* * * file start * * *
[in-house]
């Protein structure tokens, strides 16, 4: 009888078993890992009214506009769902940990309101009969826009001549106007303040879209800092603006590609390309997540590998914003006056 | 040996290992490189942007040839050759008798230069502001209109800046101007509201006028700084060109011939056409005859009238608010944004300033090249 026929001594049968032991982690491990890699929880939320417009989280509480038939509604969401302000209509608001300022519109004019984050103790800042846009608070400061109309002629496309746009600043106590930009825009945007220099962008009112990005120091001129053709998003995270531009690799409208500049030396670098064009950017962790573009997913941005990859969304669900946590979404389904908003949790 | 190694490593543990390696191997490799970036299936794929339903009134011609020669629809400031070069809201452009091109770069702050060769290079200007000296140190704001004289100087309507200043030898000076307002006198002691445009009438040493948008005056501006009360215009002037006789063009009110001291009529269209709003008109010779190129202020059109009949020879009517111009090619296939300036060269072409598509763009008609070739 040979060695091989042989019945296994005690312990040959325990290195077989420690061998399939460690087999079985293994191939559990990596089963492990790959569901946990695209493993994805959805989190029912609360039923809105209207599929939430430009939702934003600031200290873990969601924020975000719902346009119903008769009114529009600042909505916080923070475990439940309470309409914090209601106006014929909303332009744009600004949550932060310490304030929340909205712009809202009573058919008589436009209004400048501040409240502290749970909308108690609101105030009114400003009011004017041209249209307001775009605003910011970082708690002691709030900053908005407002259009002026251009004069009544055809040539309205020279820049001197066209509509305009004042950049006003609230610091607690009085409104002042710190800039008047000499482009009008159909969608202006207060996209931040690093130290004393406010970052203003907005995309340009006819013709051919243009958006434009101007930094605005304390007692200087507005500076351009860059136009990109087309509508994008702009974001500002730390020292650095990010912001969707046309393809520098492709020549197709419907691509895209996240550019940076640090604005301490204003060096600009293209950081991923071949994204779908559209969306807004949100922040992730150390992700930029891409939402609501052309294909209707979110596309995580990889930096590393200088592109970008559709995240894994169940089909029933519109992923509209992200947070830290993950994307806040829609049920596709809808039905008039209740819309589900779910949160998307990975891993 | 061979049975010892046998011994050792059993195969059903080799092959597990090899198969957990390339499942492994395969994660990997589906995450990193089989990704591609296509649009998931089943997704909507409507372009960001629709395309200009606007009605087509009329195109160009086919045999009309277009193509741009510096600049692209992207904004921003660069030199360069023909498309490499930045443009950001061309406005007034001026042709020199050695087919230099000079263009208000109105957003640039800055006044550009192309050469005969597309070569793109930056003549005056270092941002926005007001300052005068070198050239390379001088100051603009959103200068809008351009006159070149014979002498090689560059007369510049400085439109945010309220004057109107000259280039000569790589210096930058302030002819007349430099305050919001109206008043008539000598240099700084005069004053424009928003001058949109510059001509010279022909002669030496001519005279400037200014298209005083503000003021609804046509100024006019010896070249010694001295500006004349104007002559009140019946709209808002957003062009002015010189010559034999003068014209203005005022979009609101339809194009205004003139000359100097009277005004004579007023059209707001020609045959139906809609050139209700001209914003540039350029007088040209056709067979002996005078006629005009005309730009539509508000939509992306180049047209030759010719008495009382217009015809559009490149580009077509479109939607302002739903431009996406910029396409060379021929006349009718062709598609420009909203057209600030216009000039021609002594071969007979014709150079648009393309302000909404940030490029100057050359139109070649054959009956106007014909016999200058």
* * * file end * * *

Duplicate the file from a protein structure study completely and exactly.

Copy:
[in-house]
């Protein structure tokens, strides 16, 4: 009888078993890992009214506009769902940990309101009969826009001549106007303040879209800092603006590609390309997540590998914003006056 | 040996290992490189942007040839050759008798230069502001209109800046101007509201006028700084060109011939056409005859009238608010944004300033090249 026929001594049968032991982690491990890699929880939320417009989280509480038939509604969401302000209509608001300022519109004019984050103790800042846009608070400061109309002629496309746009600043106590930009825009945007220099962008009112990005120091001129053709998003995270531009690799409208500049030396670098064009950017962790573009997913941005990859969304669900946590979404389904908003949790 | 190694490593543990390696191997490799970036299936794929339903009134011609020669629809400031070069809201452009091109770069702050060769290079200007000296140190704001004289100087309507200043030898000076307002006198002691445009009438040493948008005056501006009360215009002037006789063009009110001291009529269209709003008109010779190129202020059109009949020879009517111009090619296939300036060269072409598509763009008609070739 040979060695091989042989019945296994005690312990040959325990290195077989420690061998399939460690087999079985293994191939559990990596089963492990790959569901946990695209493993994805959805989190029912609360039923809105209207599929939430430009939702934003600031200290873990969601924020975000719902346009119903008769009114529009600042909505916080923070475990439940309470309409914090209601106006014929909303332009744009600004949550932060310490304030929340909205712009809202009573058919008589436009209004400048501040409240502290749970909308108690609101105030009114400003009011004017041209249209307001775009605003910011970082708690002691709030900053908005407002259009002026251009004069009544055809040539309205020279820049001197066209509509305009004042950049006003609230610091607690009085409104002042710190800039008047000499482009009008159909969608202006207060996209931040690093130290004393406010970052203003907005995309340009006819013709051919243009958006434009101007930094605005304390007692200087507005500076351009860059136009990109087309509508994008702009974001500002730390020292650095990010912001969707046309393809520098492709020549197709419907691509895209996240550019940076640090604005301490204003060096600009293209950081991923071949994204779908559209969306807004949100922040992730150390992700930029891409939402609501052309294909209707979110596309995580990889930096590393200088592109970008559709995240894994169940089909029933519109992923509209992200947070830290993950994307806040829609049920596709809808039905008039209740819309589900779910949160998307990975891993 | 061979049975010892046998011994050792059993195969059903080799092959597990090899198969957990390339499942492994395969994660990997589906995450990193089989990704591609296509649009998931089943997704909507409507372009960001629709395309200009606007009605087509009329195109160009086919045999009309277009193509741009510096600049692209992207904004921003660069030199360069023909498309490499930045443009950001061309406005007034001026042709020199050695087919230099000079263009208000109105957003640039800055006044550009192309050469005969597309070569793109930056003549005056270092941002926005007001300052005068070198050239390379001088100051603009959103200068809008351009006159070149014979002498090689560059007369510049400085439109945010309220004057109107000259280039000569790589210096930058302030002819007349430099305050919001109206008043008539000598240099700084005069004053424009928003001058949109510059001509010279022909002669030496001519005279400037200014298209005083503000003021609804046509100024006019010896070249010694001295500006004349104007002559009140019946709209808002957003062009002015010189010559034999003068014209203005005022979009609101339809194009205004003139000359100097009277005004004579007023059209707001020609045959139906809609050139209700001209914003540039350029007088040209056709067979002996005078006629005009005309730009539509508000939509992306180049047209030759010719008495009382217009015809559009490149580009077509479109939607302002739903431009996406910029396409060379021929006349009718062709598609420009909203057209600030216009000039021609002594071969007979014709150079648009393309302000909404940030490029100057050359139109070649054959009956106007014909016999200058």